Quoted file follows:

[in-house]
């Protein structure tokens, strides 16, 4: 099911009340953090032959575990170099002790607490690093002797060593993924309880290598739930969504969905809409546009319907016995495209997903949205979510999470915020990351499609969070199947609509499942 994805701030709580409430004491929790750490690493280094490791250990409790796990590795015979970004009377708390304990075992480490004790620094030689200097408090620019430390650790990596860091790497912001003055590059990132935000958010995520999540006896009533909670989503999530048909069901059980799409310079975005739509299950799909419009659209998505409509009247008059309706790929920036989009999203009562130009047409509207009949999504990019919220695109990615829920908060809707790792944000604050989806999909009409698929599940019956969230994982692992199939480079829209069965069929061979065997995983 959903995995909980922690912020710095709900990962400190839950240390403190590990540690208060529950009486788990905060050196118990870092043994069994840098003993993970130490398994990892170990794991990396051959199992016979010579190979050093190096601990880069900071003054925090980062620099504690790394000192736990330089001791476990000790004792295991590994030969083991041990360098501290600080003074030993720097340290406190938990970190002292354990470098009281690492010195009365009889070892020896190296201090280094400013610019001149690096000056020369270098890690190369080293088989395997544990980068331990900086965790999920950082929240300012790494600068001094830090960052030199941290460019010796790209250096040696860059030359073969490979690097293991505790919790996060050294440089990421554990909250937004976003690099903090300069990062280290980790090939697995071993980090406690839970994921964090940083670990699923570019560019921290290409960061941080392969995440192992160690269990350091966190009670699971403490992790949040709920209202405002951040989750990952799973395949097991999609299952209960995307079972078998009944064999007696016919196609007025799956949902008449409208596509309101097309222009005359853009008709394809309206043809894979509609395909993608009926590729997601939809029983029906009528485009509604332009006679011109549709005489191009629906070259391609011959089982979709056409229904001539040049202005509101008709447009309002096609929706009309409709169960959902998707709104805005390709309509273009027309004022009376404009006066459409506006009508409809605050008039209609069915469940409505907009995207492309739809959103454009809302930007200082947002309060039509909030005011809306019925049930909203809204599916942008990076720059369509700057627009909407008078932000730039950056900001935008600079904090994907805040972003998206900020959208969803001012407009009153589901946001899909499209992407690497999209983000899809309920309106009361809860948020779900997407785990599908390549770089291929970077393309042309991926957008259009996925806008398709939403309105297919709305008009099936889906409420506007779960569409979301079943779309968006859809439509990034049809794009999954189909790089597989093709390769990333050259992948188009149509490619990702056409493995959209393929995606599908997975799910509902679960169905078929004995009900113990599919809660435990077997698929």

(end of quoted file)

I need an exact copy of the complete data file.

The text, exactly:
[in-house]
């Protein structure tokens, strides 16, 4: 099911009340953090032959575990170099002790607490690093002797060593993924309880290598739930969504969905809409546009319907016995495209997903949205979510999470915020990351499609969070199947609509499942 994805701030709580409430004491929790750490690493280094490791250990409790796990590795015979970004009377708390304990075992480490004790620094030689200097408090620019430390650790990596860091790497912001003055590059990132935000958010995520999540006896009533909670989503999530048909069901059980799409310079975005739509299950799909419009659209998505409509009247008059309706790929920036989009999203009562130009047409509207009949999504990019919220695109990615829920908060809707790792944000604050989806999909009409698929599940019956969230994982692992199939480079829209069965069929061979065997995983 959903995995909980922690912020710095709900990962400190839950240390403190590990540690208060529950009486788990905060050196118990870092043994069994840098003993993970130490398994990892170990794991990396051959199992016979010579190979050093190096601990880069900071003054925090980062620099504690790394000192736990330089001791476990000790004792295991590994030969083991041990360098501290600080003074030993720097340290406190938990970190002292354990470098009281690492010195009365009889070892020896190296201090280094400013610019001149690096000056020369270098890690190369080293088989395997544990980068331990900086965790999920950082929240300012790494600068001094830090960052030199941290460019010796790209250096040696860059030359073969490979690097293991505790919790996060050294440089990421554990909250937004976003690099903090300069990062280290980790090939697995071993980090406690839970994921964090940083670990699923570019560019921290290409960061941080392969995440192992160690269990350091966190009670699971403490992790949040709920209202405002951040989750990952799973395949097991999609299952209960995307079972078998009944064999007696016919196609007025799956949902008449409208596509309101097309222009005359853009008709394809309206043809894979509609395909993608009926590729997601939809029983029906009528485009509604332009006679011109549709005489191009629906070259391609011959089982979709056409229904001539040049202005509101008709447009309002096609929706009309409709169960959902998707709104805005390709309509273009027309004022009376404009006066459409506006009508409809605050008039209609069915469940409505907009995207492309739809959103454009809302930007200082947002309060039509909030005011809306019925049930909203809204599916942008990076720059369509700057627009909407008078932000730039950056900001935008600079904090994907805040972003998206900020959208969803001012407009009153589901946001899909499209992407690497999209983000899809309920309106009361809860948020779900997407785990599908390549770089291929970077393309042309991926957008259009996925806008398709939403309105297919709305008009099936889906409420506007779960569409979301079943779309968006859809439509990034049809794009999954189909790089597989093709390769990333050259992948188009149509490619990702056409493995959209393929995606599908997975799910509902679960169905078929004995009900113990599919809660435990077997698929």